By Jonas Clark
If you were to pull together a summit of the greatest minds in basketball development around today, such an event would be lacking if it didn’t include someone from the San Antonio Spurs organization. The amount of success the Silver and Black has sustained over the last two decades is legendary, and for a small market team, unmatched.
Twenty-two playoff appearances and five titles in six appearances don’t just happen. The top-down implementation of the infamous “Spurs’ Way” has been the mold from which the five rings were forged, and it starts with getting the right guys and developing them – not an overnight process.
“The wisdom of a stone cutter is this – They understand it’s not the hundredth blow that got the boulder to crack, it’s all the ninety-nine blows that came before it…,” First-year Austin Spurs’ general manager, Landry Fields, shared during his presentation at the International Coaches Summit in May. “What that does is sets up realistic expectations for any developmental journey that we’re on, especially for players.”
The event a, virtual event of “coaches helping coaches”, included “400+ elite basketball coaches, NBA trainers, and bestselling authors”. The way that the Spurs’ organization has turned out coaches and players drafted late in the NBA Draft over the last 20+ years, it’s not surprising they featured Austin’s GM. Fields’ presentation was on a philosophy called “The Development Square”.
The Development Square is an application of “The Square of Opposition,” a doctrine first presented by Aristotle. In full transparency, the academic version of the square of opposition looks like a concept well above my head.
Fields, a former basketball standout at Stanford before he turned pro, presents the development adaptation of this model as something that’s quite a bit more understandable.
As individuals progress through the opposing contradictions of knowing and not knowing, each step or side of the square has a theme to represent the state of the individual’s thoughts: 1) Unconscious Incompetence, 2) Conscious Incompetence 3) Conscious Competence, and finally 4) Unconscious Competence.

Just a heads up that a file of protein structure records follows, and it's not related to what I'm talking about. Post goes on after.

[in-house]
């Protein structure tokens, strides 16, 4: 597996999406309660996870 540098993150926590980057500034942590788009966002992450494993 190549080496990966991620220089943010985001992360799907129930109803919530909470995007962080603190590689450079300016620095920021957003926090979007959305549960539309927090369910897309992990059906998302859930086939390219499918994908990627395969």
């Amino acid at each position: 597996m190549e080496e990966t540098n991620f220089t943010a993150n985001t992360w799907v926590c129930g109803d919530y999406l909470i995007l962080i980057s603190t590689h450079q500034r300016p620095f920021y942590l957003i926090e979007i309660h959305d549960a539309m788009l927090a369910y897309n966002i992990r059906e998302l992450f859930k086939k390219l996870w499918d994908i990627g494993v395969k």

So how do you “pound the rock” and build a Spur? Short of regurgitating his whole presentation that was over an hour and included references from his life, The Lord of the Rings, Star Wars, and the Dark Knight trilogy, these stages take form as follows:
Unconscious Incompetence – This is the stage of blind confidence, high excitement and grand visions of success. “We don’t know what we don’t know.”
Conscious Incompetence – Fields calls this “The Fall” which progresses into “The Pit”, where “idealism turns into realism”. The most important evaluation of the individual’s desire to their goal comes out – where humility, hunger, and hard work are cultivated. “We now know what we don’t know.”
Conscious Competence – The period where the individual knows they got this, and actually starts to mentor someone getting ready to start their own journey. The mentorship serves two purposes; first, it reinforces the development the mentor has made to this point, which is driven by the second purpose of supporting the new individual through their journey by the mentor drawing upon their own experiences. “We now know what we know.”
Unconscious Competence – The attribute(s) the individual was looking to develop is now second nature, or as Fields says, “We’re no longer consciously thinking about the things we’re developing now.” The individual can tweak, expand, or improve upon their progress without having to go through the whole process again, and the possibilities are endless. “We don’t know what we know.”